Photo by Edward F. Palm)

About Me

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Forest, Virginia, United States
A long time ago, my sophomore English teacher, Father William Campbell, saw something in my writing and predicted that I would someday become a newspaper columnist. He suggested the perfect title for my column--"Leaves of the Palm." Now that I have a little extra time on my hands I've decided to put Father Campbell's prediction to the test. I'm going to start using this blog site not just to reprint opinion pieces I've published elsewhere but to try to get more of my ideas and opinions out there. Feedback is welcome. To find out more about me, please check out my Web site: www.EdwardFPalm.com (Click on any of the photos below for an enlarged view.)

Wednesday, January 6, 2010

Thanking Veterans Revisited

(A portrait of the blogger as a young Combined Action Marine, Vietnam, August [?], 1967]
My former colleague and friend Josh Bellin has written a wonderfully intelligent and provocative rejoinder to my piece "The Veterans Are Coming!, the Veterans Are Coming":  http://bellsyells.blogspot.com/2010/01/thank-you-for-your-service.html
     In the main, I think Josh is right.  You really can't judge a soldier's service apart from the cause in which he or she serves.  A few years ago, I made the same point about my war--the original "wrong war in the wrong place at the wrong time":  http://www.seattlepi.com/opinion/255016_hero10.html   I was surprised at the time that no brickbats came my way in response to this piece (so I'll invite some now).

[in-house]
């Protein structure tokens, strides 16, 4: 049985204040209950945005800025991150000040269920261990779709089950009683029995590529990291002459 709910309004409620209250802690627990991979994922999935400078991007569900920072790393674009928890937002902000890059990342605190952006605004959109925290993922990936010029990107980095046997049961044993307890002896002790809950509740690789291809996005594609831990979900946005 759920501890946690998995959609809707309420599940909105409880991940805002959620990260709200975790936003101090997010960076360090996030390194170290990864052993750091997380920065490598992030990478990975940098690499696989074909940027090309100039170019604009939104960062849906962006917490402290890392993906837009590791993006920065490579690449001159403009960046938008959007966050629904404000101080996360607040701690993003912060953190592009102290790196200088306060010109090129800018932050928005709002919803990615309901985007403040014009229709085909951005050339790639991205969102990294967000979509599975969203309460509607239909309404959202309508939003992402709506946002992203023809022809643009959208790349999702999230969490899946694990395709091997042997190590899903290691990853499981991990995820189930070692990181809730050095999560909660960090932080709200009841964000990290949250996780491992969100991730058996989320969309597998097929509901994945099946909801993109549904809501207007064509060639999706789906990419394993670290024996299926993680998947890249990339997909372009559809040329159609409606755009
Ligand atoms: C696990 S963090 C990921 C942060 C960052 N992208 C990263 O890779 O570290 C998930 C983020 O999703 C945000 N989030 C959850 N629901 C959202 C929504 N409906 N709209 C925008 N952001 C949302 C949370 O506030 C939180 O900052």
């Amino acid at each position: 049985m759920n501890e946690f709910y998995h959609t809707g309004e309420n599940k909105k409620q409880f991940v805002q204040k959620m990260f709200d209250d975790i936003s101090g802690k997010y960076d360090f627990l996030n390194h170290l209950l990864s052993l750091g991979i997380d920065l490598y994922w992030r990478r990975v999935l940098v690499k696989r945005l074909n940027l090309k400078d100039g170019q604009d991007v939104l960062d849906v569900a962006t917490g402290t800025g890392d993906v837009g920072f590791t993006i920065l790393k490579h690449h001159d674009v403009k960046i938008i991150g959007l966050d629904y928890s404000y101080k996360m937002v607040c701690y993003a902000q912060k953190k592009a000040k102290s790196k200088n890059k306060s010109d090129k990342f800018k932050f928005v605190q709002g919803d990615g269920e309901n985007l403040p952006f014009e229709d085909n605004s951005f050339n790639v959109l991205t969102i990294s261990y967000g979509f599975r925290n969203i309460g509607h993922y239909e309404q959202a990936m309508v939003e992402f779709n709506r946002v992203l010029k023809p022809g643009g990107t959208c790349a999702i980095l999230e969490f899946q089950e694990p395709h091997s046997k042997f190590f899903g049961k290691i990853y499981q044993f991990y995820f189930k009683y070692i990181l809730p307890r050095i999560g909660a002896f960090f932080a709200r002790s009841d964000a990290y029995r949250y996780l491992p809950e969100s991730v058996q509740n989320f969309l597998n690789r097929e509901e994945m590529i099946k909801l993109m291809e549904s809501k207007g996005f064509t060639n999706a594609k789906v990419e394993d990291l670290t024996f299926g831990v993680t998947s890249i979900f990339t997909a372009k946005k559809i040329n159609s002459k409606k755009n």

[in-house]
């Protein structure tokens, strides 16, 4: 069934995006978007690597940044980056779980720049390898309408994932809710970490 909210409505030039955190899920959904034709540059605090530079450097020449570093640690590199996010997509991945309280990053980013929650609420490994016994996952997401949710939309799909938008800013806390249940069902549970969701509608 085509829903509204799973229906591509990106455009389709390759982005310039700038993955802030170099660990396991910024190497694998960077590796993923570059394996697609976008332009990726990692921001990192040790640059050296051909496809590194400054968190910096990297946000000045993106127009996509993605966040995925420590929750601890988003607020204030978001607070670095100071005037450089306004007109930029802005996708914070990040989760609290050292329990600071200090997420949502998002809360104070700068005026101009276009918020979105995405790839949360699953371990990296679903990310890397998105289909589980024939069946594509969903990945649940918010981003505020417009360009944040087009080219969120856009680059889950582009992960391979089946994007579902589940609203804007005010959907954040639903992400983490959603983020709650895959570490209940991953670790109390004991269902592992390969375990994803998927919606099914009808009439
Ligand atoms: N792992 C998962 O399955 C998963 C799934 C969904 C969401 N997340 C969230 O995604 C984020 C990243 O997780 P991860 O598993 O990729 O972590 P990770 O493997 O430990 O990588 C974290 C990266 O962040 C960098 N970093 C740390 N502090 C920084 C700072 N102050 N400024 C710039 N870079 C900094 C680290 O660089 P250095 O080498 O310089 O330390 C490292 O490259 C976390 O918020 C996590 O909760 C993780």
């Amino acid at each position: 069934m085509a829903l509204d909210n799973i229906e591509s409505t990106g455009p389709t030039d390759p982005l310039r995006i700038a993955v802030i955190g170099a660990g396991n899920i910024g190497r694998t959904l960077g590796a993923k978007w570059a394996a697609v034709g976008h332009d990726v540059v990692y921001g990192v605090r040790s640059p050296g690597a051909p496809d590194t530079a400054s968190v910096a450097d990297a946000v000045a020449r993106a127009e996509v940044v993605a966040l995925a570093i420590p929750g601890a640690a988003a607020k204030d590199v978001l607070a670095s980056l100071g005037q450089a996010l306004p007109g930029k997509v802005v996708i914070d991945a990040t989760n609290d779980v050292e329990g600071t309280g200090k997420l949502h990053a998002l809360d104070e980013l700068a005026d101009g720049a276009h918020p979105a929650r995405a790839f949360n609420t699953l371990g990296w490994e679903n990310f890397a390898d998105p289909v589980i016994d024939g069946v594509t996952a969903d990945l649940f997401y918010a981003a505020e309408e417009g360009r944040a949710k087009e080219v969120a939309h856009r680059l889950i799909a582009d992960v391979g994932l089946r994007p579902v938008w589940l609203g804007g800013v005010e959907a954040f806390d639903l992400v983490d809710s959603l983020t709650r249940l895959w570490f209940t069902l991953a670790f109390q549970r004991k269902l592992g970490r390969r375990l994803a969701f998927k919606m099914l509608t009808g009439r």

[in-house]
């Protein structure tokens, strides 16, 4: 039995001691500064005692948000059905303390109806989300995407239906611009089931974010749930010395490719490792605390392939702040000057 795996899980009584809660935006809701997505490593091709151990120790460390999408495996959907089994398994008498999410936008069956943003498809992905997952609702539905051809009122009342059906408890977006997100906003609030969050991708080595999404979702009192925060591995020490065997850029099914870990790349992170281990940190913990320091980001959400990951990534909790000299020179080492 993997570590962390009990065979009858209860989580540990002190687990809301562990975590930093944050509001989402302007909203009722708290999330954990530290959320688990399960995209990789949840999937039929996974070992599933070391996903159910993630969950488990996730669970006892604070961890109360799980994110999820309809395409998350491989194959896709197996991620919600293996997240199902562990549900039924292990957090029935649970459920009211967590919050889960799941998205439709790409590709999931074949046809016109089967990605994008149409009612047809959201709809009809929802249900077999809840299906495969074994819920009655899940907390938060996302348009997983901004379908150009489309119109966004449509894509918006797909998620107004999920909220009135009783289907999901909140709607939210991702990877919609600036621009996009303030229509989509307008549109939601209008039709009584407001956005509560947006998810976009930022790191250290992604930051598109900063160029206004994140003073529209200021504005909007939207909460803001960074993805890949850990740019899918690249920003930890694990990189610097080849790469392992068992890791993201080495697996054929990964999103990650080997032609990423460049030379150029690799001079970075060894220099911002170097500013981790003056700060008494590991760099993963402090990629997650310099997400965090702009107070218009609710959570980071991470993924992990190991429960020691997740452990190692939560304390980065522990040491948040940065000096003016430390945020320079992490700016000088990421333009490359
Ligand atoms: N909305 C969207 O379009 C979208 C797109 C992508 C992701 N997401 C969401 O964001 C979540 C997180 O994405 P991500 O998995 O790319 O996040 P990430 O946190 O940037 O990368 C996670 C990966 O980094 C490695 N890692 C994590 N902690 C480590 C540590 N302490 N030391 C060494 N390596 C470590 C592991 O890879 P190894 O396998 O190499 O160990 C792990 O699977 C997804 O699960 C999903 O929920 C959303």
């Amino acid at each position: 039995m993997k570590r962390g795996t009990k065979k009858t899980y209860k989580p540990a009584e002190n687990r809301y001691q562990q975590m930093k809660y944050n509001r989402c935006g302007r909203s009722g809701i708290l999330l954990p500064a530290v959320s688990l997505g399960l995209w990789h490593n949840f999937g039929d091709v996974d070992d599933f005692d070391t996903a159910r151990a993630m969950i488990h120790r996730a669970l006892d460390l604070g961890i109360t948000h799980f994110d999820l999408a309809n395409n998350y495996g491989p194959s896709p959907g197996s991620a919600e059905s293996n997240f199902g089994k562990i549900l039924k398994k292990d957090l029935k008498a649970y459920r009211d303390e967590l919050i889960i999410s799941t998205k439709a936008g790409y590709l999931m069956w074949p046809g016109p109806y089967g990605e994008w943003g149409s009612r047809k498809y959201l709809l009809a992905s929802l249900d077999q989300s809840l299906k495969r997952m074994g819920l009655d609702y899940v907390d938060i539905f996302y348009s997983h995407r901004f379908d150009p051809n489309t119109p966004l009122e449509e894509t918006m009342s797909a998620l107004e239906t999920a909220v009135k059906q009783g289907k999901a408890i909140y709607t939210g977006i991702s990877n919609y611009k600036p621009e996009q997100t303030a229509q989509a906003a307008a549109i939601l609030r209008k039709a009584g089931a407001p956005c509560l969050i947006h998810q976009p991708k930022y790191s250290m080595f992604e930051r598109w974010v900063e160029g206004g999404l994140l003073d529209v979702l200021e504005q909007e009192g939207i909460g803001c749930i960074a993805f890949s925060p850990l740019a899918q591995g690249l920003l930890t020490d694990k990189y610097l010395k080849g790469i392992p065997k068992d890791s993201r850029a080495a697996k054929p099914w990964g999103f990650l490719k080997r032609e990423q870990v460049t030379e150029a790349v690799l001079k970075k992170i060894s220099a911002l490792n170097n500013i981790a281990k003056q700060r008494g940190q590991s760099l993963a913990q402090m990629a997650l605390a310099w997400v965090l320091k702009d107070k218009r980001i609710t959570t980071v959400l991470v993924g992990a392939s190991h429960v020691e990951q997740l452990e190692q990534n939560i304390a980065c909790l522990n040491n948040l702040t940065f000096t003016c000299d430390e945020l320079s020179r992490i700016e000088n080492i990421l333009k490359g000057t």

My only quibble with Josh's position is that, for most of us, life just doesn't admit such moral clarity.  Three passages from Graham Greene's seminal Vietnam novel The Quiet American have always struck a resonant chord with me:
      It's not a matter of reason and justice.  We all get involved in a moment of emotion and then we cannot get out. [The observation of a French pilot.]
     Yes, but you must wager.  It is not optional.  You are embarked.  [The observation of a French policeman.]
     Sooner or later . . . one has to take sides.  If one is to remain human.  [a Vietminh agent]
    Greene's moral vision is essentially akin to the epiphany Shakespeare's Hamlet has in Act IV, Scene iv, when he sees Fortinbras' army dutifully marching off to fight and die in a senseless cause--to settle the question of this straw," as Hamlet puts it.  To expect all of life to make sense, Hamlet finally realizes, is to drive yourself insane.  To be human is to need to belong, and that need, for better or worse, often outweighs whatever scruples we may, or should, have.  --EFP

1 comment:

J. David Bell said...

Thanks, Ed, for referencing (and critiquing) my blog. My only rejoinder would be that while I, like everyone, find moral clarity hard to obtain (or even recognize) much of the time, I still feel we need to start from the premise that we should try to find such clarity. Starting from such a position doesn't necessarily save us. But if we start from the premise that moral clarity is unobtainable, irrelevant, or nonexistent, God help us.